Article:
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United States Court of Appeals, Fourth Circuit.

UNITED STATES OF AMERICA, Plaintiff - Appellee, v. KENDRICK DAVIS, Defendant - Appellant.

No. 16-4095

Decided: October 03, 2016

Before SHEDD, KEENAN, and HARRIS, Circuit Judges. Geoffrey W. Hosford, HOSFORD & HOSFORD, P.C., Wilmington, North Carolina, for Appellant. Jennifer P. May-Parker, Assistant United States Attorney, Raleigh, North Carolina, for Appellee.

Kendrick Davis pled guilty to distribution of Fentanyl, in violation of 21 U.S.C. § 841(a)(1), (b)(1)(C) (2012), and was sentenced at the bottom of his advisory Sentencing Guidelines range to 151 months' imprisonment. On appeal, counsel for Davis has filed a brief pursuant to Anders v. California, 386 U.S. 738 (1967), asserting that there are no meritorious issues for appeal and acknowledging Davis' waiver of appellate rights but questioning whether the district court's sentence was substantively reasonable. Davis has not filed a pro se supplemental brief despite notice of his right to do so. The Government has moved to dismiss the appeal as barred by the appellate waiver included in Davis' plea agreement.

Pursuant to a plea agreement, a defendant may waive his appellate rights under 18 U.S.C. § 3742 (2012). United States v. Archie, 771 F.3d 217, 221 (4th Cir. 2014), cert. denied, 135 S. Ct. 1579 (2015). A waiver will preclude an appeal of “a specific issue if ․ the waiver is valid and the issue being appealed is within the scope of the waiver.” Id. A defendant's waiver is valid if he agreed to it “knowingly and intelligently.” United States v. Manigan, 592 F.3d 621, 627 (4th Cir. 2010). Whether a defendant validly waived his right to appeal is a question of law that we review de novo. United States v. Copeland, 707 F.3d 522, 528 (4th Cir. 2013).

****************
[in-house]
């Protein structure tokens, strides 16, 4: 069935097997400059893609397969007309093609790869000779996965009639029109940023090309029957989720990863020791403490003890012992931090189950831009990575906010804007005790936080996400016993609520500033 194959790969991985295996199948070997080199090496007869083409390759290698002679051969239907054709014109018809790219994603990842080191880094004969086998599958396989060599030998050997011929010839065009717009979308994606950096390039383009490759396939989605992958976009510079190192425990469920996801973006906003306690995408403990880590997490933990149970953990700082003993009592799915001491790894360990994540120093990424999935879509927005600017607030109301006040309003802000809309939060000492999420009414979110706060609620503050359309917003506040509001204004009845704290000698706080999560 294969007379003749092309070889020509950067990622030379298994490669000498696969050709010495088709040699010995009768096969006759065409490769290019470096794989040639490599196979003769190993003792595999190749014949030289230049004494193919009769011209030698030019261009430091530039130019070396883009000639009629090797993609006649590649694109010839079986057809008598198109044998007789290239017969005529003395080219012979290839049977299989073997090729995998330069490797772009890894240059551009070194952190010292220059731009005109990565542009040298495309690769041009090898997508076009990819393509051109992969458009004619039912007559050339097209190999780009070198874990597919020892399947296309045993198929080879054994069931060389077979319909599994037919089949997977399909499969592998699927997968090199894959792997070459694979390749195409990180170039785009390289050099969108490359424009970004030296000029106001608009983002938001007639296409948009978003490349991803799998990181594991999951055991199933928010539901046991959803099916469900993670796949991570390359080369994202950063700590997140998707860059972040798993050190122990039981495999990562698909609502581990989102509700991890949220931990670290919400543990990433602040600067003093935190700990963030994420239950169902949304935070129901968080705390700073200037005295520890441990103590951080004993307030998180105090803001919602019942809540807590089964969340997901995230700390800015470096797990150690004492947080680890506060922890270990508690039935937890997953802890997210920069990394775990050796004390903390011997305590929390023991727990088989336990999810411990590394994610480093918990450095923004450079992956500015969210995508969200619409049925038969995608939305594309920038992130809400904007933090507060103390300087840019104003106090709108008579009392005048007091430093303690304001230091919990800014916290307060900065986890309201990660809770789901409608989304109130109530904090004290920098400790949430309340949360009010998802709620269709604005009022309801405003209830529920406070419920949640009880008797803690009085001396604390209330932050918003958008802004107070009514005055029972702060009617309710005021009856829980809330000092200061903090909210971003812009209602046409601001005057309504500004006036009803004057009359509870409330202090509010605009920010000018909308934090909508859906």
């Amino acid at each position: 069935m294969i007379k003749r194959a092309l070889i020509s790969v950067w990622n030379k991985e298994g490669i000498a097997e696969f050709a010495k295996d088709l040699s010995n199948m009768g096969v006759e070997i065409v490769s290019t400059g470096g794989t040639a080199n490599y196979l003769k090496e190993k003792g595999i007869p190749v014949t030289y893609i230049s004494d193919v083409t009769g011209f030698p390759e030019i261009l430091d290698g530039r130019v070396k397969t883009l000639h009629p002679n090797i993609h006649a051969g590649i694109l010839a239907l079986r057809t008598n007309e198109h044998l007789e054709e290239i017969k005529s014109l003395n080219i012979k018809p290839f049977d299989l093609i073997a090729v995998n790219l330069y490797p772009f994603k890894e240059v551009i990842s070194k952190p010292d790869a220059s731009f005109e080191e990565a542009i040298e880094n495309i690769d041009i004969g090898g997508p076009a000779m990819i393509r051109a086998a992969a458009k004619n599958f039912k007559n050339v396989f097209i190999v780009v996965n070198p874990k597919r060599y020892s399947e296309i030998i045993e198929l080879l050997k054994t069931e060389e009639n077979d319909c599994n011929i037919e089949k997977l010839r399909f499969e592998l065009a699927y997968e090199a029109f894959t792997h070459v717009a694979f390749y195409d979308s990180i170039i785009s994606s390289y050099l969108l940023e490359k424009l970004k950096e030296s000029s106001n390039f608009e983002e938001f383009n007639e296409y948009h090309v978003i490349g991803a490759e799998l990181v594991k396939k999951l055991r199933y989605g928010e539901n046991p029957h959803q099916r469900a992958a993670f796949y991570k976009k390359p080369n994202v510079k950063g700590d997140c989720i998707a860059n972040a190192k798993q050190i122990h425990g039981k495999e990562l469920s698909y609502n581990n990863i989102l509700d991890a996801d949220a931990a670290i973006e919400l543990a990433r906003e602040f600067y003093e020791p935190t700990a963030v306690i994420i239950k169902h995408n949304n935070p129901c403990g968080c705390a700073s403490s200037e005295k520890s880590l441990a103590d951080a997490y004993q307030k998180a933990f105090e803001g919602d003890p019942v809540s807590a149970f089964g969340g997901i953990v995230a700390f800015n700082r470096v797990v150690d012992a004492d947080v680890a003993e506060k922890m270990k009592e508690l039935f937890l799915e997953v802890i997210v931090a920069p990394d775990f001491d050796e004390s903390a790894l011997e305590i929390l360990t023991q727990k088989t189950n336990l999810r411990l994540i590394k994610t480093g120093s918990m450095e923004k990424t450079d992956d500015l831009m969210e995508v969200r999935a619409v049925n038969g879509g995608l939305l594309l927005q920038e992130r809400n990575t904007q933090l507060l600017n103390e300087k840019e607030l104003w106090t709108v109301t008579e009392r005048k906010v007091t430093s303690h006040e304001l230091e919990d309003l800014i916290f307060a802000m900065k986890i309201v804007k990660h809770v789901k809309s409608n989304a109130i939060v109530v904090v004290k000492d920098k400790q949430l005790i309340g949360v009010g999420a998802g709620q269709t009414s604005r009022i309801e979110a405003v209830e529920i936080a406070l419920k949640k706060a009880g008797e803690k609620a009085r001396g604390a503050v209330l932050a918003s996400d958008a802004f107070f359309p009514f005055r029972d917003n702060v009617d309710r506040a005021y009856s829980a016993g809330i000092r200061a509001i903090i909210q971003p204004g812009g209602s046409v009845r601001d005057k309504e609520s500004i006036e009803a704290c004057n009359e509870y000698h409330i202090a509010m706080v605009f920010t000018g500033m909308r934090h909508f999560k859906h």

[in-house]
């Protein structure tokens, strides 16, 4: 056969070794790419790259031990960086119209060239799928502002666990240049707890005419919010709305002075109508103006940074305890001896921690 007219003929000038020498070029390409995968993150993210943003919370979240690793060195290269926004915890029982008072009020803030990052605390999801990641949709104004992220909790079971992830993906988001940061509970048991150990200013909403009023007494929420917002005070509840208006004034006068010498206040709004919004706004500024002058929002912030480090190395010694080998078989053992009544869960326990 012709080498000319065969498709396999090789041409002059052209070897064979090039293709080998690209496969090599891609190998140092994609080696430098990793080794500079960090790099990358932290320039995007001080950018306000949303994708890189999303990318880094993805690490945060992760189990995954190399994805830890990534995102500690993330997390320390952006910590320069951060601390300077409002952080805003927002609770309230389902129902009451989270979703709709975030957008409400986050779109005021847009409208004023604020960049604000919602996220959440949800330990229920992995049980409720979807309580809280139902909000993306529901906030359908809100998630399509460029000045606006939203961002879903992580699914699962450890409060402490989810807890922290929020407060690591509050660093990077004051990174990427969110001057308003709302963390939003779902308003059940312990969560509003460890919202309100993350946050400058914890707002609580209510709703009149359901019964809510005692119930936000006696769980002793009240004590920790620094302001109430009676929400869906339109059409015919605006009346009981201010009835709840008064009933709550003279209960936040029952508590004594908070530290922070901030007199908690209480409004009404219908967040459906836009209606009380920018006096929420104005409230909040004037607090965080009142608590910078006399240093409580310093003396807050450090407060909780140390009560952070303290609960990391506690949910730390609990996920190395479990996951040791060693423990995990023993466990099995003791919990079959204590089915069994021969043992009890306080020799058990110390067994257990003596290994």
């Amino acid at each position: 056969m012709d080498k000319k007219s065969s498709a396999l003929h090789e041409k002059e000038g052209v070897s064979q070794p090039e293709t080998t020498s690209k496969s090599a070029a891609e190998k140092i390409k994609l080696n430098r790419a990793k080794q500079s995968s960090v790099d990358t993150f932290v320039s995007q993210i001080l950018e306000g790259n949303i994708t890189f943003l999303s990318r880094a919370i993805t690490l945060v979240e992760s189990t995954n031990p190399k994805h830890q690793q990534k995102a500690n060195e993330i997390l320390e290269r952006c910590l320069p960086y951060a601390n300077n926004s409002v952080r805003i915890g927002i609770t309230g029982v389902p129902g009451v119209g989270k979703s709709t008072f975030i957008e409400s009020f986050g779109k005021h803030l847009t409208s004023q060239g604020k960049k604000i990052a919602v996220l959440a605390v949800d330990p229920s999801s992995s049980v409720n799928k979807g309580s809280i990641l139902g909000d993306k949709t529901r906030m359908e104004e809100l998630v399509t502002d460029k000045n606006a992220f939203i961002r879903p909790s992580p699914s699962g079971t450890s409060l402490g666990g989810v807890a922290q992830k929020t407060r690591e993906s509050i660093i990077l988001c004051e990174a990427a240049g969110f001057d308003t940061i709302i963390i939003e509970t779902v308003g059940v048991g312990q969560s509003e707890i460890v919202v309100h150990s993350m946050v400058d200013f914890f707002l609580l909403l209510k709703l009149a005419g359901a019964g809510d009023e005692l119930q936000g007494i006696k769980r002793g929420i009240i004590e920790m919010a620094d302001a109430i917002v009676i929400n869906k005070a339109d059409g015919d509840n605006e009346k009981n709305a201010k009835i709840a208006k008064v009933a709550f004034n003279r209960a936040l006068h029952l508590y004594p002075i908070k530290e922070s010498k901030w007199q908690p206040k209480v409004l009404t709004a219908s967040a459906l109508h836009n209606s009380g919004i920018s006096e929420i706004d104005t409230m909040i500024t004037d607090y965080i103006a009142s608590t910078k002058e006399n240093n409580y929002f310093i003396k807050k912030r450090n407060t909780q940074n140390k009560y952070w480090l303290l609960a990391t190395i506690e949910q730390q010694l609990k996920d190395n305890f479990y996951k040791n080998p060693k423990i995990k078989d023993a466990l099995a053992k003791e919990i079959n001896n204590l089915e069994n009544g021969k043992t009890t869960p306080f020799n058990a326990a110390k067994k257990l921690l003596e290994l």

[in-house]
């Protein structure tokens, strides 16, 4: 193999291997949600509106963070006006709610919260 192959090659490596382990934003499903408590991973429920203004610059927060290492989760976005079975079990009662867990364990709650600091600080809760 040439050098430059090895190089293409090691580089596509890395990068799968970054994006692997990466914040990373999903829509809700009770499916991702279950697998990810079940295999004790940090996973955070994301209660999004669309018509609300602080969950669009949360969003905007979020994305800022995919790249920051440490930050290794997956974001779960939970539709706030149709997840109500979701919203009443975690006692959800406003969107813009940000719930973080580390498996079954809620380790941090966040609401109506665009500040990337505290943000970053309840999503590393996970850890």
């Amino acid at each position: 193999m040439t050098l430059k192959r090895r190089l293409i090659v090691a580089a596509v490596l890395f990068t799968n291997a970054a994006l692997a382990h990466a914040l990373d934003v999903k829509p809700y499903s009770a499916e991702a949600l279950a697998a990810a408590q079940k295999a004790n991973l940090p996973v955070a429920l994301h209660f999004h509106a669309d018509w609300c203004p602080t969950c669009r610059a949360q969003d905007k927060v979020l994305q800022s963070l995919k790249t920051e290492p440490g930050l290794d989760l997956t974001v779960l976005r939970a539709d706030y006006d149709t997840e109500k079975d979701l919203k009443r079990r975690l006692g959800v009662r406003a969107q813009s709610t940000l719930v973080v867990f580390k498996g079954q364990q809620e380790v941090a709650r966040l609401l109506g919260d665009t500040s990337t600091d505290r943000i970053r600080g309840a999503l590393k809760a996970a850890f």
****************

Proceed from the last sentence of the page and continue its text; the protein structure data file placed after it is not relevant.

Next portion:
Upon review of the plea agreement and the transcript of the Fed. R. Crim. P. 11 hearing, we conclude that Davis knowingly and voluntarily waived his right to appeal his conviction and sentence. The sentencing claim raised on appeal clearly falls within the scope of this broad waiver. We have reviewed the entire record in accordance with Anders and have found no meritorious issues for appeal outside the scope of the waiver. Therefore, we grant the motion to dismiss and dismiss Davis' appeal.

This court requires that counsel inform Davis, in writing, of his right to petition the Supreme Court of the United States for further review. If Davis requests that such a petition be filed, but counsel believes that the petition would be frivolous, then counsel may move in this court for leave to withdraw from representation. Counsel's motion must state that a copy of the motion was served on Davis. We dispense with oral argument because the facts and legal contentions are adequately presented in the materials before this court and argument would not aid the decisional process.